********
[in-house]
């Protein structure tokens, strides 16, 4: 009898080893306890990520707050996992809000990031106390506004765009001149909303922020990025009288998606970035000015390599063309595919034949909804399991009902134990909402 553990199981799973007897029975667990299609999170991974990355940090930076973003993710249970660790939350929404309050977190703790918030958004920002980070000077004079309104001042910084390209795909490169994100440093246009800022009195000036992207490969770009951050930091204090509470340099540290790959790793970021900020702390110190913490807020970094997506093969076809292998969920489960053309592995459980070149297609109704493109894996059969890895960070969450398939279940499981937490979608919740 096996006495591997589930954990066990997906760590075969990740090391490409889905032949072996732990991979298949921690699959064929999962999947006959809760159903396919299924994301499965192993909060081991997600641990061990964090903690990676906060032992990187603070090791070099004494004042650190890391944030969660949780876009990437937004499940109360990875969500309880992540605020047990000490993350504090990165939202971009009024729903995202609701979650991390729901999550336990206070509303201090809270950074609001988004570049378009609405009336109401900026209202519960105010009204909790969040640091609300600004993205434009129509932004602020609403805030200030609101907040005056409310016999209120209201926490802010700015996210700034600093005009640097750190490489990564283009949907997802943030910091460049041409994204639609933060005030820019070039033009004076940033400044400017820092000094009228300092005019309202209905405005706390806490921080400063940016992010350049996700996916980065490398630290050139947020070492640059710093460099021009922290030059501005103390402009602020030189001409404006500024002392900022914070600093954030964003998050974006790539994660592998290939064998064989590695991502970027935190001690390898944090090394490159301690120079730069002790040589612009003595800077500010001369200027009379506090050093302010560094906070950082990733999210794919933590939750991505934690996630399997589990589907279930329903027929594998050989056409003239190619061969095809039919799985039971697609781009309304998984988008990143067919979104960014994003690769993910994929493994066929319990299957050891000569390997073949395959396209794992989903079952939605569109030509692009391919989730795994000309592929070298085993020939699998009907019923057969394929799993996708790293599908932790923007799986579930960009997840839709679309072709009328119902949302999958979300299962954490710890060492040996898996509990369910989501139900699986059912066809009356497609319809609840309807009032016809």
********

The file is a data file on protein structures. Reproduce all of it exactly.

[in-house]
């Protein structure tokens, strides 16, 4: 009898080893306890990520707050996992809000990031106390506004765009001149909303922020990025009288998606970035000015390599063309595919034949909804399991009902134990909402 553990199981799973007897029975667990299609999170991974990355940090930076973003993710249970660790939350929404309050977190703790918030958004920002980070000077004079309104001042910084390209795909490169994100440093246009800022009195000036992207490969770009951050930091204090509470340099540290790959790793970021900020702390110190913490807020970094997506093969076809292998969920489960053309592995459980070149297609109704493109894996059969890895960070969450398939279940499981937490979608919740 096996006495591997589930954990066990997906760590075969990740090391490409889905032949072996732990991979298949921690699959064929999962999947006959809760159903396919299924994301499965192993909060081991997600641990061990964090903690990676906060032992990187603070090791070099004494004042650190890391944030969660949780876009990437937004499940109360990875969500309880992540605020047990000490993350504090990165939202971009009024729903995202609701979650991390729901999550336990206070509303201090809270950074609001988004570049378009609405009336109401900026209202519960105010009204909790969040640091609300600004993205434009129509932004602020609403805030200030609101907040005056409310016999209120209201926490802010700015996210700034600093005009640097750190490489990564283009949907997802943030910091460049041409994204639609933060005030820019070039033009004076940033400044400017820092000094009228300092005019309202209905405005706390806490921080400063940016992010350049996700996916980065490398630290050139947020070492640059710093460099021009922290030059501005103390402009602020030189001409404006500024002392900022914070600093954030964003998050974006790539994660592998290939064998064989590695991502970027935190001690390898944090090394490159301690120079730069002790040589612009003595800077500010001369200027009379506090050093302010560094906070950082990733999210794919933590939750991505934690996630399997589990589907279930329903027929594998050989056409003239190619061969095809039919799985039971697609781009309304998984988008990143067919979104960014994003690769993910994929493994066929319990299957050891000569390997073949395959396209794992989903079952939605569109030509692009391919989730795994000309592929070298085993020939699998009907019923057969394929799993996708790293599908932790923007799986579930960009997840839709679309072709009328119902949302999958979300299962954490710890060492040996898996509990369910989501139900699986059912066809009356497609319809609840309807009032016809």